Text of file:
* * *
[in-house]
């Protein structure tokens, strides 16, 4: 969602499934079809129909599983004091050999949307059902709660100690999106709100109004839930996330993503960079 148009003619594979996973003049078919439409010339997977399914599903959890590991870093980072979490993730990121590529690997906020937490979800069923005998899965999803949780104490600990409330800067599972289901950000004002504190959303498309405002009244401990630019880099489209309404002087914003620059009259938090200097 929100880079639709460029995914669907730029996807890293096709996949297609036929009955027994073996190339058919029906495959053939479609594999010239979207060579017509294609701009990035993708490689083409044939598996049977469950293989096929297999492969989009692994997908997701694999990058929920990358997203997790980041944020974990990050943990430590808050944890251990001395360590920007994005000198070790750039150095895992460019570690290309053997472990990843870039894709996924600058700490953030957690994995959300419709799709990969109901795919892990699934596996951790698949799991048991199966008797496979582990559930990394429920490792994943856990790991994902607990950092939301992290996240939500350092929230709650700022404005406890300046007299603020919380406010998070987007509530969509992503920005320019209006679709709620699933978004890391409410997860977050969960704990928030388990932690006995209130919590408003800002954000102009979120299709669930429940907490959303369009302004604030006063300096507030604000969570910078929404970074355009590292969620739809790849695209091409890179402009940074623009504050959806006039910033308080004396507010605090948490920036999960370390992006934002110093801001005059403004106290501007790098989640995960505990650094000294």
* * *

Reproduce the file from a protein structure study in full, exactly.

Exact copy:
[in-house]
């Protein structure tokens, strides 16, 4: 969602499934079809129909599983004091050999949307059902709660100690999106709100109004839930996330993503960079 148009003619594979996973003049078919439409010339997977399914599903959890590991870093980072979490993730990121590529690997906020937490979800069923005998899965999803949780104490600990409330800067599972289901950000004002504190959303498309405002009244401990630019880099489209309404002087914003620059009259938090200097 929100880079639709460029995914669907730029996807890293096709996949297609036929009955027994073996190339058919029906495959053939479609594999010239979207060579017509294609701009990035993708490689083409044939598996049977469950293989096929297999492969989009692994997908997701694999990058929920990358997203997790980041944020974990990050943990430590808050944890251990001395360590920007994005000198070790750039150095895992460019570690290309053997472990990843870039894709996924600058700490953030957690994995959300419709799709990969109901795919892990699934596996951790698949799991048991199966008797496979582990559930990394429920490792994943856990790991994902607990950092939301992290996240939500350092929230709650700022404005406890300046007299603020919380406010998070987007509530969509992503920005320019209006679709709620699933978004890391409410997860977050969960704990928030388990932690006995209130919590408003800002954000102009979120299709669930429940907490959303369009302004604030006063300096507030604000969570910078929404970074355009590292969620739809790849695209091409890179402009940074623009504050959806006039910033308080004396507010605090948490920036999960370390992006934002110093801001005059403004106290501007790098989640995960505990650094000294």